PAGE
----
Olive-Brown Caddis Spent Time on My Line

Another break in the wind allowed the lake to settle, and once again sporadic rises appeared on the mostly smooth surface. I switched back to an olive-brown caddis and added a Griffiths gnat on a six inch dropper. Similar to the earlier session, when I first arrived, the dry flies commanded infrequent interest, but the trout veered away at the last instant. Are not stocked trout supposed to be dumb?

Griffiths Gnat

The calm periods were interspersed with breezes and a ruffled surface, and I gazed eastward and noticed that the eastern bank blocked the wind and created a twenty to thirty yard section of water that remained relatively calm compared to the rest of the lake. I circled around the grandfather and grandson and found a spot between the eastern casting platform and the entrenched pair.

I paid close attention to the pattern of the rises, and I concluded that the frequency increased after a burst of wind. I decided to test a terrestrial, and I knotted a black fur parachute ant with an orange wing post to my 5X. I cast the ant toward the vicinity of some rises, and in the early going I notched a pair of refusals. The dry fly game tested my patience, as I cast the ant and then allowed it to sit for what seemed like an interminable amount of time. Finally on one of these long patience-testing cycles a fish flashed to the surface and inhaled the ant! Despite being in a state of shock I raised the rod tip and set the hook and felt a decent weight on the end of my line. Alas, the feeling of satisfaction was fleeting, and the fish escaped after a fifteen foot spurt. The reader can only imagine my exasperated state after this incident.

My Fly Is in This Photo Somewhere

I played the stationary ant game for another five minutes before a period of unsettled air commenced. The sky darkened more than previously and the wind gusted with more intensity and created some small waves. Fishing the ant seemed futile at this point, so I decided to make one last stand with a dry/dropper. The dry/dropper method was my favorite moving water technique, so perhaps the wind and waves would create movement, and the three fly method would generate interest. I utilized a tan pool toy, prince nymph and a bright green caddis; and I fished the trio of flies for fifteen minutes. The dry/dropper experiment simply lowered my confidence level to a new depth, and it was approaching 3:30, so I called it quits and returned to the car.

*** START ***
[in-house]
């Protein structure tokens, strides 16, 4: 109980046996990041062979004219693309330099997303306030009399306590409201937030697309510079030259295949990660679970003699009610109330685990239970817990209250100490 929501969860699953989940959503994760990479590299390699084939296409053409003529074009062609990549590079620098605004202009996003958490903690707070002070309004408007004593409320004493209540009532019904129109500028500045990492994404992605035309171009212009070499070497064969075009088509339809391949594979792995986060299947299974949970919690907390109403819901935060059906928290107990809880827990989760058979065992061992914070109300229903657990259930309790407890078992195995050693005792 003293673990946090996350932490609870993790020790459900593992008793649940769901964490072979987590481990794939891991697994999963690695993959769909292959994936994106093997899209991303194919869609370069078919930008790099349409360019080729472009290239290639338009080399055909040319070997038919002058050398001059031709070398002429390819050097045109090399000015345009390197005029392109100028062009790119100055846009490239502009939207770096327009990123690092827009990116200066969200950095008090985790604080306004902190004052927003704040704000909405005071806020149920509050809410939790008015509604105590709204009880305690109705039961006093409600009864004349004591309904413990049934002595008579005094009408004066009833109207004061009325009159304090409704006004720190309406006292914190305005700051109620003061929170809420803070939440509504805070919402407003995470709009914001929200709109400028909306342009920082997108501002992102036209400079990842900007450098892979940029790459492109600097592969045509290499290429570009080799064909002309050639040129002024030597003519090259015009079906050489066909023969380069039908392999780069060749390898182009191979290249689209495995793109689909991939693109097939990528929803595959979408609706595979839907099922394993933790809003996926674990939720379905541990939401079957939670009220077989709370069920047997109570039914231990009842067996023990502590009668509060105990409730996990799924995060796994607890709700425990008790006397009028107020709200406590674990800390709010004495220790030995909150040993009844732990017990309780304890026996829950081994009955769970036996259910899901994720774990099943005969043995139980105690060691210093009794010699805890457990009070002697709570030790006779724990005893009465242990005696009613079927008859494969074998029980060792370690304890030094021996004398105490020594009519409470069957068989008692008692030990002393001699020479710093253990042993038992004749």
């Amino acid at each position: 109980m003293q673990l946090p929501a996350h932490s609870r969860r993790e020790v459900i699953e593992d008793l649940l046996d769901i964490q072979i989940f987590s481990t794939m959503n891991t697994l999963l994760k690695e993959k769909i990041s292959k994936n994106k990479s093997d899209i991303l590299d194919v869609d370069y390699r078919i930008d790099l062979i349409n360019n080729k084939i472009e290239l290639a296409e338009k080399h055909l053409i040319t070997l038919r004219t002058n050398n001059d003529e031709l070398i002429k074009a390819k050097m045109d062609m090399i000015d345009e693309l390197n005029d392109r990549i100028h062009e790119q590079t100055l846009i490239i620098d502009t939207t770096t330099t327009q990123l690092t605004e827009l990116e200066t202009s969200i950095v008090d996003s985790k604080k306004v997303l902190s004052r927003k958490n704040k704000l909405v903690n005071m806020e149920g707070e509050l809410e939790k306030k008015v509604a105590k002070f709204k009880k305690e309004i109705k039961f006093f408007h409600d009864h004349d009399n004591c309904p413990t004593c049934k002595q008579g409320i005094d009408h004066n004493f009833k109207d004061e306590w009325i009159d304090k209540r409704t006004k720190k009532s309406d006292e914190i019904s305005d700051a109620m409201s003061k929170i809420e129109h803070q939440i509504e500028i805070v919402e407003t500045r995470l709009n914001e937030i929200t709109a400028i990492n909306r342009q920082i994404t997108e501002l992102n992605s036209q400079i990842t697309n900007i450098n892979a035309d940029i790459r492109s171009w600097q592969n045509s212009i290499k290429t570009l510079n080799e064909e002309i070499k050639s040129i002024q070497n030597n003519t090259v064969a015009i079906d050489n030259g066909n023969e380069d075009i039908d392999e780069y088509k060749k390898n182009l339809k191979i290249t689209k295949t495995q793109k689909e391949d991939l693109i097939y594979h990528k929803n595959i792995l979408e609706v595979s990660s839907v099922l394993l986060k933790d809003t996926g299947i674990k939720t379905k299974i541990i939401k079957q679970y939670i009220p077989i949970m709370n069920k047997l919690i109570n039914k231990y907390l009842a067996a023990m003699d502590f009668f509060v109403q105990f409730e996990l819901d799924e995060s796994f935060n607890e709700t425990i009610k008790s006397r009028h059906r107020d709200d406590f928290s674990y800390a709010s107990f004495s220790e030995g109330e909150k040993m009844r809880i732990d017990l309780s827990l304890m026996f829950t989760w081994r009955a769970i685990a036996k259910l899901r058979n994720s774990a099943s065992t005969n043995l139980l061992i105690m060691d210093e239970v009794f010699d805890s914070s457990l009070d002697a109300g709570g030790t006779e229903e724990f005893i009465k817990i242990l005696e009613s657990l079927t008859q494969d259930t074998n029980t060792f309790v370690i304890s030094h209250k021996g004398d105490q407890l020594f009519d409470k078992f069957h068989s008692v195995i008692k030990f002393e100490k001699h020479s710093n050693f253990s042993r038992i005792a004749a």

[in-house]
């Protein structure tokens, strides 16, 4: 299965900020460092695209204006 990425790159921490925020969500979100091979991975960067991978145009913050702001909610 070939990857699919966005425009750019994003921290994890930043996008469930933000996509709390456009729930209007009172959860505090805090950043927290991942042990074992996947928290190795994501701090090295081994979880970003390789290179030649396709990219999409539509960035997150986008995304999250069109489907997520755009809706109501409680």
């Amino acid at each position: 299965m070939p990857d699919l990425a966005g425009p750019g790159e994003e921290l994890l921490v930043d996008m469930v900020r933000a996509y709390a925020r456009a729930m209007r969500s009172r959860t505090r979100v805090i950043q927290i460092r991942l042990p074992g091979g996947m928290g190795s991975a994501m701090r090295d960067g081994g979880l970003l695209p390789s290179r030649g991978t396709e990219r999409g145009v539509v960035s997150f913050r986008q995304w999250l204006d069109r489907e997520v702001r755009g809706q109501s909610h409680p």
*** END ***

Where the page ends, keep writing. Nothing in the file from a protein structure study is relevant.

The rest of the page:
I connected with three fish and failed to land any, and I certainly experienced a rash of refusals. Plenty of fish were present, and they provided enough interest to keep me mostly focused for three hours. In retrospect, I should have cycled through my fly canister of small dry flies, as the refusals probably indicated that the fish were seeking a smaller natural food source.

The park was very nice and very well maintained. The river was brown and very high, so this affirmed my need to fish stillwater for the foreseeable future. Quite a few bikers and hikers were present, so it seemed like a nice place for future outdoor activities with Jane. Learning to fish a new type of water is my goal, but it will likely be a slow process.

Fish Landed: 0